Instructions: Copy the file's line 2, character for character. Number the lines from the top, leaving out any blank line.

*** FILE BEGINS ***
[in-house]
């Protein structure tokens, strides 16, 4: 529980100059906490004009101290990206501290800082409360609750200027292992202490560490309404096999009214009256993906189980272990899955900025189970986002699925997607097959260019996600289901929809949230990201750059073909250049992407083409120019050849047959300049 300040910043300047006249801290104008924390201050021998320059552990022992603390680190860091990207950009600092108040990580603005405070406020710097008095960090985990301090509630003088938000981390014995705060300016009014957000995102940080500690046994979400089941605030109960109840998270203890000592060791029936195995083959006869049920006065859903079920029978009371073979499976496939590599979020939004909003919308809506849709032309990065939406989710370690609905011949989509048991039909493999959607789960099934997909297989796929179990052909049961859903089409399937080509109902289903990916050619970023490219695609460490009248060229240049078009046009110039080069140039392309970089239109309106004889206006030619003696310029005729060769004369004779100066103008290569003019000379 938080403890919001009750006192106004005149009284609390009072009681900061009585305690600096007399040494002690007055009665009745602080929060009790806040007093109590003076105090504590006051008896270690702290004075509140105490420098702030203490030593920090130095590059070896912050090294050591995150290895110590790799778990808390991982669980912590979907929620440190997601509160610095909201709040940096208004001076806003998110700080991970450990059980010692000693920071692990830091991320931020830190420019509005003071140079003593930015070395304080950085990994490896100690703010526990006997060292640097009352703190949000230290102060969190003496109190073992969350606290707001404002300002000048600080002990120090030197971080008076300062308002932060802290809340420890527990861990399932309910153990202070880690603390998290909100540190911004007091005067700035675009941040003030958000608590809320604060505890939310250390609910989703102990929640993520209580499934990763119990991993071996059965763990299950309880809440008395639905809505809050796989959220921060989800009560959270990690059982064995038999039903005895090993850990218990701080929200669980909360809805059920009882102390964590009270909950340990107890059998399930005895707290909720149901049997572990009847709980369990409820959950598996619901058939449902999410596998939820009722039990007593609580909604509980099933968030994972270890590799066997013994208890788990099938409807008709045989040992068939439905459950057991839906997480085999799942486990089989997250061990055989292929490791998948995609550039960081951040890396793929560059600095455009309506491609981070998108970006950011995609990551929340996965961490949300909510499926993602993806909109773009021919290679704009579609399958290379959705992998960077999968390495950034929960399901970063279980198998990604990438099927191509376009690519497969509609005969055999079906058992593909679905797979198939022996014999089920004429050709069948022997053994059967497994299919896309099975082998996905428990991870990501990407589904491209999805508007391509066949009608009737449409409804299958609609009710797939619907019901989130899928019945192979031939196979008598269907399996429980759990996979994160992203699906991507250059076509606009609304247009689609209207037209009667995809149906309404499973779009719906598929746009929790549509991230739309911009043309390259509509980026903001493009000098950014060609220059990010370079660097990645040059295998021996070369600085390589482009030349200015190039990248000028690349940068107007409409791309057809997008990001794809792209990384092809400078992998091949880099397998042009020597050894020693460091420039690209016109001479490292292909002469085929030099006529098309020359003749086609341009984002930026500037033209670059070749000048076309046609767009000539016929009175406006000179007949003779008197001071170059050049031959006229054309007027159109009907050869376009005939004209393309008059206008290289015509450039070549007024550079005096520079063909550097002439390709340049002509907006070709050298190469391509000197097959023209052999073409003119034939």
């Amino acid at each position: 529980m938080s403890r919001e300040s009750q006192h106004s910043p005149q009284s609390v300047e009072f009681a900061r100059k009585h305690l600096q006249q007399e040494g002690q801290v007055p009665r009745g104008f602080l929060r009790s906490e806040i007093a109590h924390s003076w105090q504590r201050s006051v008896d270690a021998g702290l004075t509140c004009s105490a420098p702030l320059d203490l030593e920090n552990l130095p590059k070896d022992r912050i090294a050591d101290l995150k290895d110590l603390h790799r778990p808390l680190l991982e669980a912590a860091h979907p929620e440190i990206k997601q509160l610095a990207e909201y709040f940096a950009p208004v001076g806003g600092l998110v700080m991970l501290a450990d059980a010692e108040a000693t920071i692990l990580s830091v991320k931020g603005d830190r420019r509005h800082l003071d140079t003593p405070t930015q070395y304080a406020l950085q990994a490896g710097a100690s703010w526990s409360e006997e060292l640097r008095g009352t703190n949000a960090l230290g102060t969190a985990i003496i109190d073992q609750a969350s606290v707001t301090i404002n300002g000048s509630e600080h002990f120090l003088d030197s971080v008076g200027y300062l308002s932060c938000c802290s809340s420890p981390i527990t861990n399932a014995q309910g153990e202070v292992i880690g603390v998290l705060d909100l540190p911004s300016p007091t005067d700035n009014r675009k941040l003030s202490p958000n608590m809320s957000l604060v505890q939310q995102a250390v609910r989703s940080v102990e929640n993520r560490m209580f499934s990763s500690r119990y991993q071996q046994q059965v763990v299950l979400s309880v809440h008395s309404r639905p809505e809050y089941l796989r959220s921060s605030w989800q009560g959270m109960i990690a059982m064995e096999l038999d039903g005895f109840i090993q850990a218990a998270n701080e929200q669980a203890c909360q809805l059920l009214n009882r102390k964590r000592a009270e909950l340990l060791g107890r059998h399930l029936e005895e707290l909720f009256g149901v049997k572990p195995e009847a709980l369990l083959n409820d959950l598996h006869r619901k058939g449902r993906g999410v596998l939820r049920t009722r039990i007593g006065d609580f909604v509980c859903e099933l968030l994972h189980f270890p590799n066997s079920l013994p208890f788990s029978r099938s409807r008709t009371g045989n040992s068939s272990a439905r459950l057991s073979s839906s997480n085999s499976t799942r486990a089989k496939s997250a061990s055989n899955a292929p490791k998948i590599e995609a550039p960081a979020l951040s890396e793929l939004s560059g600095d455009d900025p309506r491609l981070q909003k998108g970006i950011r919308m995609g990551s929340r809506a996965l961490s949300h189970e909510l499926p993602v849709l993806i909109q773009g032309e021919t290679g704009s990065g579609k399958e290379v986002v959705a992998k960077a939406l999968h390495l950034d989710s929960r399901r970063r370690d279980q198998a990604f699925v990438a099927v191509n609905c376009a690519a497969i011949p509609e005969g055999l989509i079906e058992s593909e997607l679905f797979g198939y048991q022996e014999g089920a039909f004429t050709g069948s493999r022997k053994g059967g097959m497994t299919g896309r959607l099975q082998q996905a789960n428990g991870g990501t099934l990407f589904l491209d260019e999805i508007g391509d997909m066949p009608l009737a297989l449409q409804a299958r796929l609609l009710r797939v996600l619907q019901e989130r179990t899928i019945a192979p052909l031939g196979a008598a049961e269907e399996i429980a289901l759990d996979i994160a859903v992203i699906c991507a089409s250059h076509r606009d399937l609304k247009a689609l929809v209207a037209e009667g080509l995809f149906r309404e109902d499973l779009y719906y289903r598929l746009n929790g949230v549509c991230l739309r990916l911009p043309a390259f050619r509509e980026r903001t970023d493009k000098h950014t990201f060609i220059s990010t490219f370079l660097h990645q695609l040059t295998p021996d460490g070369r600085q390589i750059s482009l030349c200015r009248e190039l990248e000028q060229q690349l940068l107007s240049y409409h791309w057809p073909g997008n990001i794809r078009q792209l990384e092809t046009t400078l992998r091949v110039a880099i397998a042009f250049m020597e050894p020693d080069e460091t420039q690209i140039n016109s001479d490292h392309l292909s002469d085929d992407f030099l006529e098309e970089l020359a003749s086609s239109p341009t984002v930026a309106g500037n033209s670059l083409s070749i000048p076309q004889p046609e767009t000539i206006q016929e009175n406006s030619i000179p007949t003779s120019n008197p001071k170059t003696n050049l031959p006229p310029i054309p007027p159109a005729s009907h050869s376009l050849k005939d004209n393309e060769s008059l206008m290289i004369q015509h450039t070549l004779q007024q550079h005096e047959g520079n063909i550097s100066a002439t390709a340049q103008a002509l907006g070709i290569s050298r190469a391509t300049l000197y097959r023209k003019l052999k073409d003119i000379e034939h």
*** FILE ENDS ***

């Protein structure tokens, strides 16, 4: 529980100059906490004009101290990206501290800082409360609750200027292992202490560490309404096999009214009256993906189980272990899955900025189970986002699925997607097959260019996600289901929809949230990201750059073909250049992407083409120019050849047959300049 300040910043300047006249801290104008924390201050021998320059552990022992603390680190860091990207950009600092108040990580603005405070406020710097008095960090985990301090509630003088938000981390014995705060300016009014957000995102940080500690046994979400089941605030109960109840998270203890000592060791029936195995083959006869049920006065859903079920029978009371073979499976496939590599979020939004909003919308809506849709032309990065939406989710370690609905011949989509048991039909493999959607789960099934997909297989796929179990052909049961859903089409399937080509109902289903990916050619970023490219695609460490009248060229240049078009046009110039080069140039392309970089239109309106004889206006030619003696310029005729060769004369004779100066103008290569003019000379 938080403890919001009750006192106004005149009284609390009072009681900061009585305690600096007399040494002690007055009665009745602080929060009790806040007093109590003076105090504590006051008896270690702290004075509140105490420098702030203490030593920090130095590059070896912050090294050591995150290895110590790799778990808390991982669980912590979907929620440190997601509160610095909201709040940096208004001076806003998110700080991970450990059980010692000693920071692990830091991320931020830190420019509005003071140079003593930015070395304080950085990994490896100690703010526990006997060292640097009352703190949000230290102060969190003496109190073992969350606290707001404002300002000048600080002990120090030197971080008076300062308002932060802290809340420890527990861990399932309910153990202070880690603390998290909100540190911004007091005067700035675009941040003030958000608590809320604060505890939310250390609910989703102990929640993520209580499934990763119990991993071996059965763990299950309880809440008395639905809505809050796989959220921060989800009560959270990690059982064995038999039903005895090993850990218990701080929200669980909360809805059920009882102390964590009270909950340990107890059998399930005895707290909720149901049997572990009847709980369990409820959950598996619901058939449902999410596998939820009722039990007593609580909604509980099933968030994972270890590799066997013994208890788990099938409807008709045989040992068939439905459950057991839906997480085999799942486990089989997250061990055989292929490791998948995609550039960081951040890396793929560059600095455009309506491609981070998108970006950011995609990551929340996965961490949300909510499926993602993806909109773009021919290679704009579609399958290379959705992998960077999968390495950034929960399901970063279980198998990604990438099927191509376009690519497969509609005969055999079906058992593909679905797979198939022996014999089920004429050709069948022997053994059967497994299919896309099975082998996905428990991870990501990407589904491209999805508007391509066949009608009737449409409804299958609609009710797939619907019901989130899928019945192979031939196979008598269907399996429980759990996979994160992203699906991507250059076509606009609304247009689609209207037209009667995809149906309404499973779009719906598929746009929790549509991230739309911009043309390259509509980026903001493009000098950014060609220059990010370079660097990645040059295998021996070369600085390589482009030349200015190039990248000028690349940068107007409409791309057809997008990001794809792209990384092809400078992998091949880099397998042009020597050894020693460091420039690209016109001479490292292909002469085929030099006529098309020359003749086609341009984002930026500037033209670059070749000048076309046609767009000539016929009175406006000179007949003779008197001071170059050049031959006229054309007027159109009907050869376009005939004209393309008059206008290289015509450039070549007024550079005096520079063909550097002439390709340049002509907006070709050298190469391509000197097959023209052999073409003119034939």